Now here's an interesting adaptive reuse project:
Back-seat Driver: Could Sacramento use recycled parts of Bay Bridge?
Buzz up!By Tony Bizjak
Published: Monday, Oct. 12, 2009 - 12:00 am | Page 1B
Last Modified: Monday, Oct. 12, 2009 - 12:23 pm
Sacramento needs a few more bridges -- so some say.
They're talking about one connecting Natomas to downtown for light rail and one between Sacramento and West Sacramento.
But there's no money.
Reader Gunnar Henrioulle has an idea. Why not get Caltrans to give us sections of the old Bay Bridge east span?
The state is going to disassemble that span in a few years when it opens the new bridge it's building there.
We could ship a few sections up the Sacramento River on barges and retrofit them for use here, Henrioulle proposes.
Crazier things have happened. See: London Bridge in Arizona, a major tourist attraction.
We asked a Caltrans representative.
"It's not a crazy idea," Caltrans' Bart Ney said.
Caltrans considered doing that for a Bay Area county when it tore down the old Carquinez Bridge a few years ago.
But the bridge and its rivets were too old.
Because the Bay Bridge is on historic registers, Caltrans is required to put some parts of it on display, in museums, for example.
But re-using sections?
We sprung the idea on Sacramento city spokeswoman Linda Tucker.
"A hand-me-down bridge?" she said. Then, diplomatically: "Um, we'll cross that bridge when we come to it."
It probably would be a tough fit, though. The Bay Bridge is a double-decker, many lanes wide, and no one here is talking about needing a bridge that wide.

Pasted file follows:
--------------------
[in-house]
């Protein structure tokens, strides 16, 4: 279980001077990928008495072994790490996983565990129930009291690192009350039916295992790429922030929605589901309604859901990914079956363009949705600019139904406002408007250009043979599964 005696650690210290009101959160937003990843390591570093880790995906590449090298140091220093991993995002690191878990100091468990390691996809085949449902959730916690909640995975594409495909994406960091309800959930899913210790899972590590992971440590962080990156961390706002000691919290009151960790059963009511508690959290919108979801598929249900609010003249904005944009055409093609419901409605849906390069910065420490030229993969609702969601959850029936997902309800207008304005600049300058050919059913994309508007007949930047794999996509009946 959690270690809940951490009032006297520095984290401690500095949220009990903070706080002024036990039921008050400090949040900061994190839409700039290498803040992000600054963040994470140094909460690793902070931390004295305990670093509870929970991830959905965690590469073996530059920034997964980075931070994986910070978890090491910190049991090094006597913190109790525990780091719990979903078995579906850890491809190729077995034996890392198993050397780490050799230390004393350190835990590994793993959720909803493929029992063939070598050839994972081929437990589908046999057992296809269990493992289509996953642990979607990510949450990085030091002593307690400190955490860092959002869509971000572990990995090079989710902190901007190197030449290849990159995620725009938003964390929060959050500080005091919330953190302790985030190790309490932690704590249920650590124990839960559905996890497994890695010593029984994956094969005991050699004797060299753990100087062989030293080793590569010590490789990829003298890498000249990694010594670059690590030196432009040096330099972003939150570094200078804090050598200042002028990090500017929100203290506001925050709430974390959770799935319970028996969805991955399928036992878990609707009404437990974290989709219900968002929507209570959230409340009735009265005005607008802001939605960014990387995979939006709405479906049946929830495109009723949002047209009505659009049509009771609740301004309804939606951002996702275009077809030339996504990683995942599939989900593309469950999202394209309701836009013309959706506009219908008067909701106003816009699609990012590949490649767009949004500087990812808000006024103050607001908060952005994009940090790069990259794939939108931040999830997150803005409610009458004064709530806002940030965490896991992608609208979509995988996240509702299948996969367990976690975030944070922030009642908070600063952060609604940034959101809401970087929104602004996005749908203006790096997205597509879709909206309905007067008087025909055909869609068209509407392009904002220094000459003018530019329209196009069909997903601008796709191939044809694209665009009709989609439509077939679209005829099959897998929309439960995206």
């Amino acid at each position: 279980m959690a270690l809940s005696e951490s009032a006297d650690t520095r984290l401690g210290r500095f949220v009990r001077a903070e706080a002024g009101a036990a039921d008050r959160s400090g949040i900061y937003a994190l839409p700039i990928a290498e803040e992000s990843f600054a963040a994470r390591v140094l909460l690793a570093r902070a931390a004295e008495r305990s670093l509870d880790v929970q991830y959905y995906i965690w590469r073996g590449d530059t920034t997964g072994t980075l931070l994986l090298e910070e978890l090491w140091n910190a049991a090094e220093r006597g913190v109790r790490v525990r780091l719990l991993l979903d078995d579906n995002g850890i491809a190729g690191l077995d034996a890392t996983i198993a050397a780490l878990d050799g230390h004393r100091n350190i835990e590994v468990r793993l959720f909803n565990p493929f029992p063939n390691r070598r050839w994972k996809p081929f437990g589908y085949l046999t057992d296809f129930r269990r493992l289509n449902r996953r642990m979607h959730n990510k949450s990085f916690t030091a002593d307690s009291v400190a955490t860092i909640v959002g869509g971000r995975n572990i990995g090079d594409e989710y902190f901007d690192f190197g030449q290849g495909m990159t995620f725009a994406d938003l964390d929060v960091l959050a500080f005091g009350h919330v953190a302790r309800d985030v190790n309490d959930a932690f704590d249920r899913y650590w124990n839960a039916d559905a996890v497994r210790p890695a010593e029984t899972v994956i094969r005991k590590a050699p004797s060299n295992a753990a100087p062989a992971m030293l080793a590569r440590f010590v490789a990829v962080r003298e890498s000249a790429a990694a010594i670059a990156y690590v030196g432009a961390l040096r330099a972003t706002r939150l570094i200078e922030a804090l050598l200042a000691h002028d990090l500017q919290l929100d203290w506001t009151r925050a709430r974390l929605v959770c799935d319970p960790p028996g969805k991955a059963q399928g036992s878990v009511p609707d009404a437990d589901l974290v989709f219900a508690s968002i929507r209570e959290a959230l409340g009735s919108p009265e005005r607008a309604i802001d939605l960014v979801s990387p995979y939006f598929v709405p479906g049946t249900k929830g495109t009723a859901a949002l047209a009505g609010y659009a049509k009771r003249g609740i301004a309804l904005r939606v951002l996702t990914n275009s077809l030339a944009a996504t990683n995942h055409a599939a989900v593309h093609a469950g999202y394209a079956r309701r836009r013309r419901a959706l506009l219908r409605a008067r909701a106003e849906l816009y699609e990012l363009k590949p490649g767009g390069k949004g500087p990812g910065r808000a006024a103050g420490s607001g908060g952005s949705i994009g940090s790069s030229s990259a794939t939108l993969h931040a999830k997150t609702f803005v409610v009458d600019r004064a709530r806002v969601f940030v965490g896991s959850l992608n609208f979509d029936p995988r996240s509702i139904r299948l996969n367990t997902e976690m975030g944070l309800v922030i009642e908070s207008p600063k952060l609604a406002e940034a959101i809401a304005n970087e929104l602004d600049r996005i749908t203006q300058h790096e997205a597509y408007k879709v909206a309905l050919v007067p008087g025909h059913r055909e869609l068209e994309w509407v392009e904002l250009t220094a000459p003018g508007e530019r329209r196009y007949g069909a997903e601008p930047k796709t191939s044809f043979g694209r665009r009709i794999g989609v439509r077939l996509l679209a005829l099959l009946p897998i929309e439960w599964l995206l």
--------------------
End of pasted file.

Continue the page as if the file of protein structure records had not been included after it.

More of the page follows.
While the double-decker part may be less than ideal, the width of the bridge isn't that enormous. The Tower Bridge was 52 feet wide as originally built, and its two pedestrian "outrigger" lanes make it more like 60-65 feet wide in its current form. The Bay Bridge is 57.5 feet wide.
Even more interesting: the lower level of the Bay Bridge was originally intended for trucks and interurban trains. When the Bay Bridge opened, you could take Sacramento Northern trains from Chico or Sacramento all the way to the Transbay Terminal in San Francisco, and Key System commuter trains went from the terminal throughout the Bay Area. Why not make use of a "recycled" bridge that can handle auto traffic on its upper deck, and both streetcar and pedestrian traffic (in comfortable shade) on the lower deck?
Definitely one of the weirder ideas on record, but interesting.